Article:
Copyright © Reed Business Information, a division of Reed Elsevier Inc. All rights reserved. --This text refers to an out of print or unavailable edition of this title.

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1 of 1 people found the following review helpful
4.0 out of 5 stars Great book, but repetitive Jan. 2 2012
By Buyer
I thought this was a great book, and was well researched. It provided deep insight into Dr. Snow's research on the Cholera epidemics of London, but I found it to be quite repetitive. The last 2 chapters or so are basically reiterations of what was already said and I found myself skipping many pages in this last section. Otherwise, a great read for any epidemiologist, scientist, or anyone interested in public health or history.
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Format:Paperback|Verified Purchase
I loved this book which was as much a story about London during an epidemic. It has much detail - from the theory of the discovery of the first person who got the plague - how it spread and, interestingly, who didn't become ill and why. Interesting book in these times of Ebola in Africa and possibly spreading to the rest of the world.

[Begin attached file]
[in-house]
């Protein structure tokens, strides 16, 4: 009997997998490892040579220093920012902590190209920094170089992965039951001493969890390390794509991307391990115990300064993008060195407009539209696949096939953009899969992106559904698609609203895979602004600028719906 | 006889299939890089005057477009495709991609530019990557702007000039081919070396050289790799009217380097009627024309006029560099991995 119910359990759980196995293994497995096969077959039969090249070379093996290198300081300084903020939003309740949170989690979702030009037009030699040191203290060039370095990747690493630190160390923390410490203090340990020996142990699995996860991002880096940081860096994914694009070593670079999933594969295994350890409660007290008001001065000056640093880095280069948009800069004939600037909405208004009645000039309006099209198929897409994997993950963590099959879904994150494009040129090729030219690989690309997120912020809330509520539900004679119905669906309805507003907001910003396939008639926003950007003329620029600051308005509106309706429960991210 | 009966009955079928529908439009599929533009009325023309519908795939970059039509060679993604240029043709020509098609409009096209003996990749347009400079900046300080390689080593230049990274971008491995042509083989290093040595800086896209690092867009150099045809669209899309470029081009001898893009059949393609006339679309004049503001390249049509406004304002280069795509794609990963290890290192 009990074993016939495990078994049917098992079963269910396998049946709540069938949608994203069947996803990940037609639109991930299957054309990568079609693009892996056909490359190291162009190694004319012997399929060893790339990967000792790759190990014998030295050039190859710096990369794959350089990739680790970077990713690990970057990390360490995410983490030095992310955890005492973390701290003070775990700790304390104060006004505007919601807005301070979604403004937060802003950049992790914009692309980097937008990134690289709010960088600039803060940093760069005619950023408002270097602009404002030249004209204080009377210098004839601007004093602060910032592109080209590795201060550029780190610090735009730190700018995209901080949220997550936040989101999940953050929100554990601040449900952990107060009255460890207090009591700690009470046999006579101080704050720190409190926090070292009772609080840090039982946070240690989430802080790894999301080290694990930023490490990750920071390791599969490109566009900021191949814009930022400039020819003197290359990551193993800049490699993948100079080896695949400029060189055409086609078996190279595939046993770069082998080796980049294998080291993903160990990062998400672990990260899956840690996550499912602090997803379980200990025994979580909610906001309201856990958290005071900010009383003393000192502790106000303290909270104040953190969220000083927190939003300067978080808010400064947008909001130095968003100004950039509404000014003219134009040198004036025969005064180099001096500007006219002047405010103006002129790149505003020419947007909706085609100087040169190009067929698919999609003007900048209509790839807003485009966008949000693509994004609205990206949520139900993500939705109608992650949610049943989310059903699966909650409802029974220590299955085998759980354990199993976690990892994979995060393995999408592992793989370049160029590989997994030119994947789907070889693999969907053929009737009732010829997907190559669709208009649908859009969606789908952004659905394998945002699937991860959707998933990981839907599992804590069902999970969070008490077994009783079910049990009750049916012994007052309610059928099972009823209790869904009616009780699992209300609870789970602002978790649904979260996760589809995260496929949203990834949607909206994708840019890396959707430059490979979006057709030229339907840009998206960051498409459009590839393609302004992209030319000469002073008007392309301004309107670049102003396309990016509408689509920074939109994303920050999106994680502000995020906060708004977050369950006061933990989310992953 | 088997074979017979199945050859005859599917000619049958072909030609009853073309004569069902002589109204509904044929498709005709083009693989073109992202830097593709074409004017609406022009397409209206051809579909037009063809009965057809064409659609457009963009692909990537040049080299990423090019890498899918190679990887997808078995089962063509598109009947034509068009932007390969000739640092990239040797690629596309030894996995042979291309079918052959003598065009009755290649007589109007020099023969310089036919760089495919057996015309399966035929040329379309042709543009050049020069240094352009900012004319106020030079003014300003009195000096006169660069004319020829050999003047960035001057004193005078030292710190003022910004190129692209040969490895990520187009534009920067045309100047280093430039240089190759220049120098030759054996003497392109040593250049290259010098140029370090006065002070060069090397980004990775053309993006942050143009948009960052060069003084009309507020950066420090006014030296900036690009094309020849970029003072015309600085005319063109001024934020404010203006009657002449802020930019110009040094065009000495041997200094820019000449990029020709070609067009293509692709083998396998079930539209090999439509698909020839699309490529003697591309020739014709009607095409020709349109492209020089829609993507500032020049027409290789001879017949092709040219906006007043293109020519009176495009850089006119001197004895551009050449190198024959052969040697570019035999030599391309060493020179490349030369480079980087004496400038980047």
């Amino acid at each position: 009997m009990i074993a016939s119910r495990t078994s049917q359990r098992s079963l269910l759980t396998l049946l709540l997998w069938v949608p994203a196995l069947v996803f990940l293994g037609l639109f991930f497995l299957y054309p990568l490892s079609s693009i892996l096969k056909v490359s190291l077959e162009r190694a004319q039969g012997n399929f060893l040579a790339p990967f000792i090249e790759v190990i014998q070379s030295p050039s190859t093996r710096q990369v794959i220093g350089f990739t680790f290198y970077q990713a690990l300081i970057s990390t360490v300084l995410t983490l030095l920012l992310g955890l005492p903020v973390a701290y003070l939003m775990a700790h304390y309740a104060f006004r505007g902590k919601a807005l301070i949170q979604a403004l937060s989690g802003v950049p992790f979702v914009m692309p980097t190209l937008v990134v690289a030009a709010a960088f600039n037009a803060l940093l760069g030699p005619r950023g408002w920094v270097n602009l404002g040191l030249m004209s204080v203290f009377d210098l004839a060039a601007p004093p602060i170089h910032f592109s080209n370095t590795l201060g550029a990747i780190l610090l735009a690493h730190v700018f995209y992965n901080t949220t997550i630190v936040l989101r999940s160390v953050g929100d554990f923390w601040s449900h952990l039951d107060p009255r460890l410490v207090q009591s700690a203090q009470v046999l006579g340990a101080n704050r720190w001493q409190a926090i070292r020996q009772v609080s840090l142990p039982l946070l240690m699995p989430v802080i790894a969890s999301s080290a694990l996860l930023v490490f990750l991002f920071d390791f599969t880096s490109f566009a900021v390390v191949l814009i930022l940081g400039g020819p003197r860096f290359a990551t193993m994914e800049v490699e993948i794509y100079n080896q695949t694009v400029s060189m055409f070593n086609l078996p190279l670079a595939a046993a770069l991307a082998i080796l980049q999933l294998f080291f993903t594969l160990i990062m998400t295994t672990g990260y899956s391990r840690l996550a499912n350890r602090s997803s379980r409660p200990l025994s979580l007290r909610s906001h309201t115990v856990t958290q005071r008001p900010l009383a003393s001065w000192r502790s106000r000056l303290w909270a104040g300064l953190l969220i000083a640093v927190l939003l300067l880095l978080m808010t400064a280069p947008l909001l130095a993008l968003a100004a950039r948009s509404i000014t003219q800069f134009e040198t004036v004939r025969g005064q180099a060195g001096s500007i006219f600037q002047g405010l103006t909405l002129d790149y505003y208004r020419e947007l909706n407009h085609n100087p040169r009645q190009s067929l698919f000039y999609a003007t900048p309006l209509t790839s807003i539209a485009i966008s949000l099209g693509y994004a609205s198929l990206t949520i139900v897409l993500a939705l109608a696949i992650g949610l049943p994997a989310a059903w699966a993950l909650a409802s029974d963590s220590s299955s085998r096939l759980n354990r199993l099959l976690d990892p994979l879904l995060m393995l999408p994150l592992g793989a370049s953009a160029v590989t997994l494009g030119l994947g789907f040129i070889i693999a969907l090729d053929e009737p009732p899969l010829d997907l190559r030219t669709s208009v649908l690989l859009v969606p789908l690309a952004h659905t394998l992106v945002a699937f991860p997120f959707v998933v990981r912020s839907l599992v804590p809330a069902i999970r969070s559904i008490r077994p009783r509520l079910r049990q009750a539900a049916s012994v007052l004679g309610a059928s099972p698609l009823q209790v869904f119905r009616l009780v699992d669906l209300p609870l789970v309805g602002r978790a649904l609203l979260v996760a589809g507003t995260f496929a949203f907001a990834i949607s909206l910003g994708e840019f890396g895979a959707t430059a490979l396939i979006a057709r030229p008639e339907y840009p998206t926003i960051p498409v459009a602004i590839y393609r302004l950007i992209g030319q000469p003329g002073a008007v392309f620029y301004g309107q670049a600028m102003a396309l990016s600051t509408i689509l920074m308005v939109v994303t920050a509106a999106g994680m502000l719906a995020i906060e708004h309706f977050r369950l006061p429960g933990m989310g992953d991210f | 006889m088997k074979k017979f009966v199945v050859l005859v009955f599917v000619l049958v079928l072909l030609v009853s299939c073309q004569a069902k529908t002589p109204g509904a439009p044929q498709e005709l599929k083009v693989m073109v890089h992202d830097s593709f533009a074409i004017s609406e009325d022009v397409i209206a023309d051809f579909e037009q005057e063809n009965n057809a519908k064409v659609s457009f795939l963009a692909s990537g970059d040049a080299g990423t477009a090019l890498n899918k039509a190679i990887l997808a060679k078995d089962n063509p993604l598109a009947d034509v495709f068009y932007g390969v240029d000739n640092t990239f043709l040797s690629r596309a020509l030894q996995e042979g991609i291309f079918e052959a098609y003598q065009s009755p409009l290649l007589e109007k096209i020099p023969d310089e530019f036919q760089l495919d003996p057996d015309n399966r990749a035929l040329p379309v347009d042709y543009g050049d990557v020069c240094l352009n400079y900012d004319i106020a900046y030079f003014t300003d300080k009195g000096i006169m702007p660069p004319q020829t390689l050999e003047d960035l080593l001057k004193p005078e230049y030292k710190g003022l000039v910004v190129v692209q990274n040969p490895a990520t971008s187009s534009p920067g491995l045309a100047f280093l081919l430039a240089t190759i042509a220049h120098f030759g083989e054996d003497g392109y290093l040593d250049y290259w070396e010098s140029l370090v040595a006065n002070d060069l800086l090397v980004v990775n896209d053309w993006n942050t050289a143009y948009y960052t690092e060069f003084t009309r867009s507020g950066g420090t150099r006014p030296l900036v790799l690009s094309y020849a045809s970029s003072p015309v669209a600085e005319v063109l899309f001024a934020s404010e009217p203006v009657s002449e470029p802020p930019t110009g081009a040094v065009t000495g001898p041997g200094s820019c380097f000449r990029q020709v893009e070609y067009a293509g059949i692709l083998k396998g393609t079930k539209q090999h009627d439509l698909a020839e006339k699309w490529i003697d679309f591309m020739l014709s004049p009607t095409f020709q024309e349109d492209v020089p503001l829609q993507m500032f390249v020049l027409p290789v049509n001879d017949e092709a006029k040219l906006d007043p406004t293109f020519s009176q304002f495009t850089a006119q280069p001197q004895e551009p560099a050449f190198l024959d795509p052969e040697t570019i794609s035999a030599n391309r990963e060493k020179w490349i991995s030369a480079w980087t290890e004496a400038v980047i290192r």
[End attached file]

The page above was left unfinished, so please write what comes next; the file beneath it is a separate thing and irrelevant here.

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5.0 out of 5 stars Excellent May 18 2014
Format:Paperback|Verified Purchase
A vivid description of London cholera and the state of poverty in Britain in nineteenth century. I am writing a book on the effect of British rule on healthcare in India and the book provided some additional information..
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4.0 out of 5 stars The Ghost Map...hopeful April 18 2014
Format:Kindle Edition|Verified Purchase
I found this book to be most interesting. I learned a great deal about the development of safe cities. I am amazed at how, only 160 years ago, the London sewers were built to solve the problem of clean drinking water in an urban centre...certainly one of the great achievements of the 19th century. I worry not that with our dwindling resources and the lack of support for science we will not be able to punter the threats that plague us.